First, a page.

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Are proposals to expand the Social Security program and to reduce or eliminate tax incentives for retirement plans the right solution to America's perceived retirement crisis? At an AEI event on Friday morning, Syl Schieber, former chairman of the Social Security Advisory Board, presented a paper he cowrote addressing this widespread perception.
To evaluate retiree income sufficiency, Schieber examined shortcomings in the underlying income data behind Social Security Administration reports, predominately provided by the Current Population Survey (CPS). Comparing income measures through federal tax filings with CPS was a reality check, reported Schieber. He and his coauthor, Billie Jean Miller, found that CPS missed at least 95 percent of Individual Retirement Account (IRA) distributions and at least 50 percent of pension and annuity income.
John Sabelhaus from the Board of Governors of the Federal Reserve System corroborated Schieber's findings with his own research. Sabelhaus offered the Survey of Consumer Finances (SCF) as a data source better adapted to capturing retiree income and account flows. Utilizing the SCF reveals that resources available to retirees are more substantial than the CPS suggests.
Both Schieber and Sabelhaus raised questions on the importance of retiree income measures capturing Roth IRA account distributions and of adapting to an evolving concept of what defines a retiree. They agreed that while the current Social Security system has significant strengths, concerns such as early withdrawal rates and employer provision of retirement accounts still require substantial attention.
There is a widespread perception that many Americans are inadequately prepared for retirement. Some even call this a crisis. Policymakers have responded with proposals to expand the Social Security program and reduce or eliminate tax incentives for 401(k) and Individual Retirement Account (IRA) plans that many believe have served Americans poorly.
But some analysts question this perceived retirement crisis, arguing that official statistics significantly understate the benefits that retirees receive from 401(k) plans and IRAs. At this event, retirement experts will discuss how proposed policy changes to Social Security or private pensions may be ill-considered.
Continental Breakfast and Registration
Sylvester J. Schieber, Former Chairman of the Social Security Advisory Board
John Sabelhaus, Board of Governors of the Federal Reserve System
Andrew G. Biggs, AEI
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Andrew G. Biggs is a resident scholar at AEI, where he studies Social Security reform, state and local government pensions, and public-sector pay and benefits. Before joining AEI, Biggs was the principal deputy commissioner of the Social Security Administration (SSA), where he oversaw SSA’s policy research efforts. In 2005, as an associate director of the White House National Economic Council, he worked on Social Security reform. In 2001, he joined the staff of the President's Commission to Strengthen Social Security. He has published widely in academic publications as well as in newspapers such as The New York Times, The Wall Street Journal, and The Washington Post. He has also testified before Congress on numerous occasions. In 2013, the Society of Actuaries appointed Biggs co-vice chair of a blue-ribbon panel focused on underfunding of public-sector pension plans.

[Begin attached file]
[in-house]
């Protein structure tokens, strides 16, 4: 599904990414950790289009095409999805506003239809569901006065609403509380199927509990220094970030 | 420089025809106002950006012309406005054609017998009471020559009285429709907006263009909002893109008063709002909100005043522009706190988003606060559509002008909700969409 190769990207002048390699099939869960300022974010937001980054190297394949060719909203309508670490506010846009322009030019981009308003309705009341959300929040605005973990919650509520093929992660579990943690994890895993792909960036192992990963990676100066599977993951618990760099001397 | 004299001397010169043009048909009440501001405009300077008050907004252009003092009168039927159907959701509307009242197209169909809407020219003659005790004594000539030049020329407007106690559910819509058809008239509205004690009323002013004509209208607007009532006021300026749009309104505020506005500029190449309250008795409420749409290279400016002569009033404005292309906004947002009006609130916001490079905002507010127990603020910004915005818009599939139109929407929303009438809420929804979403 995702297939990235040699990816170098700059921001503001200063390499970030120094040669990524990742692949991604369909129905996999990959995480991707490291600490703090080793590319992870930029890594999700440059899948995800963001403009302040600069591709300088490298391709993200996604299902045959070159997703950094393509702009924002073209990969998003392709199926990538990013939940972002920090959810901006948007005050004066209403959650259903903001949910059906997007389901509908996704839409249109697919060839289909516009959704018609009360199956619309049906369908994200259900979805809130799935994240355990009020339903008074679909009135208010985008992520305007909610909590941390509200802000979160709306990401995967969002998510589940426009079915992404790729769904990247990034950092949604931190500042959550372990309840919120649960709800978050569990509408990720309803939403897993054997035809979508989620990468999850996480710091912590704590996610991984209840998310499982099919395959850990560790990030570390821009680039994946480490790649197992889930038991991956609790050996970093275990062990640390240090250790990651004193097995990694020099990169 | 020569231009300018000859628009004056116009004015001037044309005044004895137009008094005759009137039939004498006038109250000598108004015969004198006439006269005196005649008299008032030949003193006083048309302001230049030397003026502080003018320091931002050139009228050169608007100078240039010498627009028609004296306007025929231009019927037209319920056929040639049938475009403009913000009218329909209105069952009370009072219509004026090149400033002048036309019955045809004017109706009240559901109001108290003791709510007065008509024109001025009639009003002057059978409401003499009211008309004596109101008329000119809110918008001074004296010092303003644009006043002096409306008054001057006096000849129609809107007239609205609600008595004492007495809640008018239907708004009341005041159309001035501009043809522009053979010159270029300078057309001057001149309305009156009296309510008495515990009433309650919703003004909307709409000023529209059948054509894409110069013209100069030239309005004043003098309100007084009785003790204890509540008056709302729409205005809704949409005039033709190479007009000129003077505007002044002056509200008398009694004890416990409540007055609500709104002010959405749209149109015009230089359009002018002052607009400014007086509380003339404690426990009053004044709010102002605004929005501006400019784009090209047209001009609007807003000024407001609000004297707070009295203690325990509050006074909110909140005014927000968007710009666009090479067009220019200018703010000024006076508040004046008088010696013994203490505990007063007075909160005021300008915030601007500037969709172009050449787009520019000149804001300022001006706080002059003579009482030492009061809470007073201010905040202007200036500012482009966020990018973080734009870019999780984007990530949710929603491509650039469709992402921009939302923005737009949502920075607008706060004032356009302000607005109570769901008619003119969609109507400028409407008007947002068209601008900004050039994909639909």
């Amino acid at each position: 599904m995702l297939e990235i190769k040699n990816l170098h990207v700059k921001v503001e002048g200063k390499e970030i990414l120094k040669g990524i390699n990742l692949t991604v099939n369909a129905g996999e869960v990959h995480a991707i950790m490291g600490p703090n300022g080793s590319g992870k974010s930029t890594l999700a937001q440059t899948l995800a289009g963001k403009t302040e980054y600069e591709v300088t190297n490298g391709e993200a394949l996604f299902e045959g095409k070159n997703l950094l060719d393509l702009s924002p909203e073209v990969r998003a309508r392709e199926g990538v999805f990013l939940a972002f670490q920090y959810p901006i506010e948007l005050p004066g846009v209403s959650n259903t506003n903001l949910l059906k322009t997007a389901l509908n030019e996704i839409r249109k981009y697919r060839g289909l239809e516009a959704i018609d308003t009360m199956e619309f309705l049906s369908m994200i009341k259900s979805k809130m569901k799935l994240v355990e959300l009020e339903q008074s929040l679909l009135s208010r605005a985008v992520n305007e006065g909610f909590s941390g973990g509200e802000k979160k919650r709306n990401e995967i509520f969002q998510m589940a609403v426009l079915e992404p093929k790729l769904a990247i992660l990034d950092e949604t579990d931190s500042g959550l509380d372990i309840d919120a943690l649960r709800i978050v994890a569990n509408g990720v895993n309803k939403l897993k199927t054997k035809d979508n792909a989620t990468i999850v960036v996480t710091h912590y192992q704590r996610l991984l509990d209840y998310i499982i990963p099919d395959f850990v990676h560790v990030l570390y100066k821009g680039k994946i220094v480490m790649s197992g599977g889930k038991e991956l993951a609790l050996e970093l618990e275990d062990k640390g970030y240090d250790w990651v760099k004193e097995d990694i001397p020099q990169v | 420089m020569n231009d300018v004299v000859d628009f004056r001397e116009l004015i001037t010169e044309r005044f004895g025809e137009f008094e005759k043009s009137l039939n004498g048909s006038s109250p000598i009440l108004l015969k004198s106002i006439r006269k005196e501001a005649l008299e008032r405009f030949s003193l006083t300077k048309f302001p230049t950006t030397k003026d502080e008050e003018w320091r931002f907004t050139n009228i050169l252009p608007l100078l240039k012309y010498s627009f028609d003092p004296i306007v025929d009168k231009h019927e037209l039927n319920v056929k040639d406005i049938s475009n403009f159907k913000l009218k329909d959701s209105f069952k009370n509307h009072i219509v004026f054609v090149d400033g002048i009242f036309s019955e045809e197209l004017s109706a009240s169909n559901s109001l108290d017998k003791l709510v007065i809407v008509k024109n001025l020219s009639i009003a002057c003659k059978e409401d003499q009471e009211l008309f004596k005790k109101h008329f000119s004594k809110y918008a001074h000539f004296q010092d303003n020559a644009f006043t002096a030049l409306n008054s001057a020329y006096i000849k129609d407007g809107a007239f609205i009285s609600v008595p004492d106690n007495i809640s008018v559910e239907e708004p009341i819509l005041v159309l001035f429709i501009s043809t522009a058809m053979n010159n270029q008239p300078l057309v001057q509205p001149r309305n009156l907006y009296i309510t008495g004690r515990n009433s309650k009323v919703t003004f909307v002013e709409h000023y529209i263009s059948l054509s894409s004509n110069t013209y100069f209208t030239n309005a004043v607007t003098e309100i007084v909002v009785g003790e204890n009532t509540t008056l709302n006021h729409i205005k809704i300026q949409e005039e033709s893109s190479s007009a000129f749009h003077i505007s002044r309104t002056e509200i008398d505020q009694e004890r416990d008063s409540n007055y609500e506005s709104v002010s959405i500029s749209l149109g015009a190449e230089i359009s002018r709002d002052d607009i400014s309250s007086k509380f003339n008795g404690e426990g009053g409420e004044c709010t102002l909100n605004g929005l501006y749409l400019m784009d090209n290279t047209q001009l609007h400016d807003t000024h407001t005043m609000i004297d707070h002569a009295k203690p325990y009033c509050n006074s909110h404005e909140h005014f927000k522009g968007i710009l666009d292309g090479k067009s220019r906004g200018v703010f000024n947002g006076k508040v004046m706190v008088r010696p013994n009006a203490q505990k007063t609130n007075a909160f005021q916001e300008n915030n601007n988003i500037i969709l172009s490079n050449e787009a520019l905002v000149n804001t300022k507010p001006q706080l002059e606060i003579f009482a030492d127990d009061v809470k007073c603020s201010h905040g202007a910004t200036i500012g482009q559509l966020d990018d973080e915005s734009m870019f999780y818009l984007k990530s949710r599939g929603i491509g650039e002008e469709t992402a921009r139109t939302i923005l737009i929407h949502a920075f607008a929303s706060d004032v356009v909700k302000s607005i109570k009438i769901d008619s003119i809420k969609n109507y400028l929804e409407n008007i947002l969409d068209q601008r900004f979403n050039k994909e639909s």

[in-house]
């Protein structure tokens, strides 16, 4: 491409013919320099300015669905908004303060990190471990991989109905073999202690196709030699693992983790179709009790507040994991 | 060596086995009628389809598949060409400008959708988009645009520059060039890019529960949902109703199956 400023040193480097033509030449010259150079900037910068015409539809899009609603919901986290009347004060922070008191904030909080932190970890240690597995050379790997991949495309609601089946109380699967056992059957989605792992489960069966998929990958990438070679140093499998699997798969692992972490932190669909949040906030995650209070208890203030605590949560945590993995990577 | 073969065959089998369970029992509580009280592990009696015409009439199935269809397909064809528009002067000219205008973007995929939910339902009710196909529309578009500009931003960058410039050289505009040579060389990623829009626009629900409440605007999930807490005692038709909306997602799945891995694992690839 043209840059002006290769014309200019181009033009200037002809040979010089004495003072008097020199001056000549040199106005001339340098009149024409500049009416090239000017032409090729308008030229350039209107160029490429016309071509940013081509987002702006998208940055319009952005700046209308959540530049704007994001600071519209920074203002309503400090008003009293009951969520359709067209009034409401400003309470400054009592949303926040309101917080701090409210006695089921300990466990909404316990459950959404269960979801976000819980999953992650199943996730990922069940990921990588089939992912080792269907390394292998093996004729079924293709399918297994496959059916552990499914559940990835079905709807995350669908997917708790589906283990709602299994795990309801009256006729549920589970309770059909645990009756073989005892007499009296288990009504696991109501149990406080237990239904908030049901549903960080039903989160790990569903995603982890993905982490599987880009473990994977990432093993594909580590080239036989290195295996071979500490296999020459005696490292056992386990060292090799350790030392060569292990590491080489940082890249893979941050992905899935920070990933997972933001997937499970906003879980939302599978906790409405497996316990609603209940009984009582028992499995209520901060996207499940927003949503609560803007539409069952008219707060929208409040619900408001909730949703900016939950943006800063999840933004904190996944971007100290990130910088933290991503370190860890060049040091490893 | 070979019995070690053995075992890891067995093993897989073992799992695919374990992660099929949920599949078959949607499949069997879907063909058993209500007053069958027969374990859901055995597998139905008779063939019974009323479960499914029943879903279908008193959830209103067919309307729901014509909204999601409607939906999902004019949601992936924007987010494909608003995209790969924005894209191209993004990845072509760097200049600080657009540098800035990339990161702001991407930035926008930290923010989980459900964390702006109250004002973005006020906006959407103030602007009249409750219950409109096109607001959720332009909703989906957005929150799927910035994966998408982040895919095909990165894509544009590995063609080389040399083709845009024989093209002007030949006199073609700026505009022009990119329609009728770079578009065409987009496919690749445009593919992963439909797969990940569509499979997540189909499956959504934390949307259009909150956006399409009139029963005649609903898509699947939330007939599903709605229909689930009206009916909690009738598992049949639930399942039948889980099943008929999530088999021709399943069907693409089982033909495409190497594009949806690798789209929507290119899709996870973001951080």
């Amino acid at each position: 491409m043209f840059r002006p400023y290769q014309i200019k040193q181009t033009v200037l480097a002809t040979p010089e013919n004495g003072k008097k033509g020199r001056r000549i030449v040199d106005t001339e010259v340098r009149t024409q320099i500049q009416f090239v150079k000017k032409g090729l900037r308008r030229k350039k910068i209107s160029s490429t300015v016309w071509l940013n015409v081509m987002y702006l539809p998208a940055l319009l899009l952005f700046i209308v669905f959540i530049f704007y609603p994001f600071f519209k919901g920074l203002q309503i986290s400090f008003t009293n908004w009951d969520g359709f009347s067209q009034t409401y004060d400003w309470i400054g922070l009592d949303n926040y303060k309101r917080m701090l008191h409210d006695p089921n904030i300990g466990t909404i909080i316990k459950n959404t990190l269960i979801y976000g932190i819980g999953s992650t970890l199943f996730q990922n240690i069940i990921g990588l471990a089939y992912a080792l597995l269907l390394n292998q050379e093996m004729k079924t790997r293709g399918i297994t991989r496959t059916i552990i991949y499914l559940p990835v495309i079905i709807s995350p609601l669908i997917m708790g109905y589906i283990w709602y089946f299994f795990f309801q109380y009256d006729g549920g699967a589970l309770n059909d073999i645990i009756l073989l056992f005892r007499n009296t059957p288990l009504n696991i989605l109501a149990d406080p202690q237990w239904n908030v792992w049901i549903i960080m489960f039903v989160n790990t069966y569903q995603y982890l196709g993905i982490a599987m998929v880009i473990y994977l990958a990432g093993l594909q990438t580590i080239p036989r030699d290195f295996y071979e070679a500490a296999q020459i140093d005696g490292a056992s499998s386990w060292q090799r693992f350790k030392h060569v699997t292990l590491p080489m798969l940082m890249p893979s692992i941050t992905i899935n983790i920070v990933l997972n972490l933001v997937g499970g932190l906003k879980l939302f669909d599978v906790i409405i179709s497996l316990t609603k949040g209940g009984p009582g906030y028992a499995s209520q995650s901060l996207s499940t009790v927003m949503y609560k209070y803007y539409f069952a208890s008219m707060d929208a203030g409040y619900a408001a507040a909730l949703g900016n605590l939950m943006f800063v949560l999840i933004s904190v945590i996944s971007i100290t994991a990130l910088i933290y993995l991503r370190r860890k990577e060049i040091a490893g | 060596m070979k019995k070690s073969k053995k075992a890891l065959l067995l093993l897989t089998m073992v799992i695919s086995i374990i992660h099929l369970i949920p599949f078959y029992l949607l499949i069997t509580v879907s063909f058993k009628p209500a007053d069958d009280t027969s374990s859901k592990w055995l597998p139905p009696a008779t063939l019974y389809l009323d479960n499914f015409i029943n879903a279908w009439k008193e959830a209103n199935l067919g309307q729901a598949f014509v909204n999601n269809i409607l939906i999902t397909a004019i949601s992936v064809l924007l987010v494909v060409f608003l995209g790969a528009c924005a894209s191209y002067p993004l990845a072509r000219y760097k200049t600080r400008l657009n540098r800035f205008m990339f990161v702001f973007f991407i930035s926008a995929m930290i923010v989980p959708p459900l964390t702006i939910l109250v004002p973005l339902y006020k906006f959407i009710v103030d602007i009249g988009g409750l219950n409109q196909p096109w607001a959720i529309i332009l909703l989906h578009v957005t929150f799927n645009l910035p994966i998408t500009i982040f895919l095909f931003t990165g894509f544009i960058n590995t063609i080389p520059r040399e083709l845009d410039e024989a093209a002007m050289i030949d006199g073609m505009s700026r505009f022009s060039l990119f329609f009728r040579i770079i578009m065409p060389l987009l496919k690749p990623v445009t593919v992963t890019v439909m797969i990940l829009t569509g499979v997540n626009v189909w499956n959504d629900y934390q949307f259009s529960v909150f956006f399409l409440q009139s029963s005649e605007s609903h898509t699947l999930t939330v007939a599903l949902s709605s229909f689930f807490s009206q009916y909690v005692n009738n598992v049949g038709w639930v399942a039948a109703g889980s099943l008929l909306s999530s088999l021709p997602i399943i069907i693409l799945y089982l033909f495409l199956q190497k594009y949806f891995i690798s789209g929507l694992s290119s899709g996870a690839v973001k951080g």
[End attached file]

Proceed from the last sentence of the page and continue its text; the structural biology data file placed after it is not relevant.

John Sabelhaus is an economist at the Board of Governors of the Federal Reserve System in Washington, DC, where he oversees the Survey of Consumer Finances. He is also an affiliated faculty member in the economics department at the University of Maryland where he has taught since 1999. Between 1999 and 2007, Sabelhaus was unit chief for long-term modeling at the Congressional Budget Office (CBO). He has also held positions at the Investment Company Institute, the Tax Analysis and Macroeconomic Analysis Divisions at the CBO, Urban Institute, and Towson University. Sabelhaus’s research covers a wide range of topics, with a focus on household finance, retirement, and survey methodology. He oversaw the development of the CBO long-term policy model, which integrates microsimulation with actuarial, macroeconomic, and budgetary projection capabilities. He has published extensively on Social Security, Medicare, public-sector pensions, microsimulation, earnings volatility, saving, and income tax–related issues.
Sylvester J. Schieber served on the Social Security Advisory Board from 1998 to 2009. He was appointed chairman by President George W. Bush on October 1, 2006, and served in that role until departing the board. Schieber was also a member of the 1994–96 Social Security Advisory Council. From 1983 to 2006 he worked for Watson Wyatt Worldwide (now Towers Watson). He set up Watson Wyatt’s Research and Information Center in 1983 and managed it until early 2005 when he was appointed director of North American benefits consulting. Before joining Watson Wyatt, he was the first research director at the Employee Benefits Research Institute in Washington, DC. Before that, he worked at the Social Security Administration for eight years. His last position there was as deputy director of the Office of Policy Analysis. His latest book is “The Predictable Surprise: The Unraveling of the U.S. Retirement System” (Oxford University Press, 2012). For this work, he was awarded the 2012 TIAA-CREF Paul A. Samuelson Award for outstanding scholarly writing on lifelong financial security.